This article aims to further explain how to perform carbohydrate loading and the reasoning behind its practice.
      The human body is able to store carbohydrates for energy use in the liver and the muscles in the form of a substance known as
      glycogen. This carbohydrate store is basically human "starch" and is able to be quickly broken down to fuel the muscles during high
      intensity exercise (muscle glycogen) and to maintain blood glucose levels (liver glycogen). In the unloaded/non-carbohydrate
      saturated state, an untrained individual consuming an average diet (45% carbohydrate) is able to store approximately 100 grams (g)
      of glycogen in the liver, whereas muscle is able to store about 280g.
      More...from Marathon Training at:
      http://www.marathontraining.com/articles/art_39th.htm


      3. Why Exercise Won't Make You Thin
      Whether because exercise makes us hungry or because we want to reward ourselves, many people eat more - and eat more junk food, like
      doughnuts - after going to the gym.
      Could pushing people to exercise more actually be contributing to our obesity problem? In some respects, yes. Because exercise
      depletes not just the body's muscles but the brain's self-control "muscle" as well, many of us will feel greater entitlement to eat
      a bag of chips during that lazy time after we get back from the gym. This explains why exercise could make you heavier - or at least
      why even my wretched four hours of exercise a week aren't eliminating all my fat. It's likely that I am more sedentary during my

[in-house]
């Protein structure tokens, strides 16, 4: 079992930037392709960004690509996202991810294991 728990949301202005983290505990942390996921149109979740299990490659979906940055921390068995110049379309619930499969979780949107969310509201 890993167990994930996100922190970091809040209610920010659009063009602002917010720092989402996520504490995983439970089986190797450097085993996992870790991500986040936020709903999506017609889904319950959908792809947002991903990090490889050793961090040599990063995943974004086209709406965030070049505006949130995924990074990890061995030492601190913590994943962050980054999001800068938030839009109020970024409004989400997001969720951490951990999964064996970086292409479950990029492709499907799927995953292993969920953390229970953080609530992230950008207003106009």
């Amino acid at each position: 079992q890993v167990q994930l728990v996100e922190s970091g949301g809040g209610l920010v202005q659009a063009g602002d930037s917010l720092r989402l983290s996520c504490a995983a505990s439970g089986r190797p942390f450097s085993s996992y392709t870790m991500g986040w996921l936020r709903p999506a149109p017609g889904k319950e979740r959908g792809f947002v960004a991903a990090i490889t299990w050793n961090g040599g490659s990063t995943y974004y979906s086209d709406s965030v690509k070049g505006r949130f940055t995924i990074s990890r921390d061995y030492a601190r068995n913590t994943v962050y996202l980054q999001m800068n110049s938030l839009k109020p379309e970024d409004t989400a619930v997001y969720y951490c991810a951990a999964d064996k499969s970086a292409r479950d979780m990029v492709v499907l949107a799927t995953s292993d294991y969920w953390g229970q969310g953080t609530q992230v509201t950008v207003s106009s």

nonexercise hours than I would be if I didn't exercise with such Puritan fury. If I exercised less, I might feel like walking more
      instead of hopping into a cab; I might have enough energy to shop for food, cook and then clean instead of ordering a satisfyingly
      greasy burrito.
      Closing the Energy Gap
      The problem ultimately is about not exercise itself but the way we've come to define it. Many obesity researchers now believe that
      very frequent, low-level physical activity - the kind humans did for tens of thousands of years before the leaf blower was invented
      - may actually work better for us than the occasional bouts of exercise you get as a gym rat. "You cannot sit still all day long and
      then have 30 minutes of exercise without producing stress on the muscles," says Hans-Rudolf Berthoud, a neurobiologist at LSU's
      Pennington Biomedical Research Center who has studied nutrition for 20 years. "The muscles will ache, and you may not want to move
      after. But to burn calories, the muscle movements don't have to be extreme. It would be better to distribute the movements
      throughout the day."
      More...from Time Magazine at:
      http://www.time.com/time/health/article/0,8599,1914857-4,00.html


      4. Wiggling Their Toes at the Shoe Giants:
      TODD BYERS was among more than 20,000 people running the San Francisco Marathon last month. Dressed in shorts and a T-shirt, he
      might have blended in with the other runners, except for one glaring difference: he was barefoot.
      Even in anything-goes San Francisco, his lack of footwear prompted curious stares. His photo was snapped, and he heard one runner